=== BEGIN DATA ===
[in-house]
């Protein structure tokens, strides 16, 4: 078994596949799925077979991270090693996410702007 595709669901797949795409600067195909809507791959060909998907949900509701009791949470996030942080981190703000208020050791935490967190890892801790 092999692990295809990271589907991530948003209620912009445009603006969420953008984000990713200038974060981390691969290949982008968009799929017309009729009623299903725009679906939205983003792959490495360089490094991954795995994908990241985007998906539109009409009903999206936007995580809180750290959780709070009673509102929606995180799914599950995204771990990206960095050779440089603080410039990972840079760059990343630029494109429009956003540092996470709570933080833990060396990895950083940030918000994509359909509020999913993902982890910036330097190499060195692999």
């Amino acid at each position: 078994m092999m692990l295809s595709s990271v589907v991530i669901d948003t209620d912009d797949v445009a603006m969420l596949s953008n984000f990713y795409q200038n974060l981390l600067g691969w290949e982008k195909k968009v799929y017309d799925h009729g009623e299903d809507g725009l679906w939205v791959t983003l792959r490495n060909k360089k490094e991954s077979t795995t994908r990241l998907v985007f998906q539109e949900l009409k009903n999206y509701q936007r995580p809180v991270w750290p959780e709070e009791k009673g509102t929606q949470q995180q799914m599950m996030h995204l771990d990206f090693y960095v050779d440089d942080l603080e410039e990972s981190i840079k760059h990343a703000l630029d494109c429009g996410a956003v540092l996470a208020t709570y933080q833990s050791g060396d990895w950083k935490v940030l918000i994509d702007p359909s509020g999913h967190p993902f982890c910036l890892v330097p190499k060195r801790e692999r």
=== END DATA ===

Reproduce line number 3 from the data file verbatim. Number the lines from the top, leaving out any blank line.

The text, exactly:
């Amino acid at each position: 078994m092999m692990l295809s595709s990271v589907v991530i669901d948003t209620d912009d797949v445009a603006m969420l596949s953008n984000f990713y795409q200038n974060l981390l600067g691969w290949e982008k195909k968009v799929y017309d799925h009729g009623e299903d809507g725009l679906w939205v791959t983003l792959r490495n060909k360089k490094e991954s077979t795995t994908r990241l998907v985007f998906q539109e949900l009409k009903n999206y509701q936007r995580p809180v991270w750290p959780e709070e009791k009673g509102t929606q949470q995180q799914m599950m996030h995204l771990d990206f090693y960095v050779d440089d942080l603080e410039e990972s981190i840079k760059h990343a703000l630029d494109c429009g996410a956003v540092l996470a208020t709570y933080q833990s050791g060396d990895w950083k935490v940030l918000i994509d702007p359909s509020g999913h967190p993902f982890c910036l890892v330097p190499k060195r801790e692999r």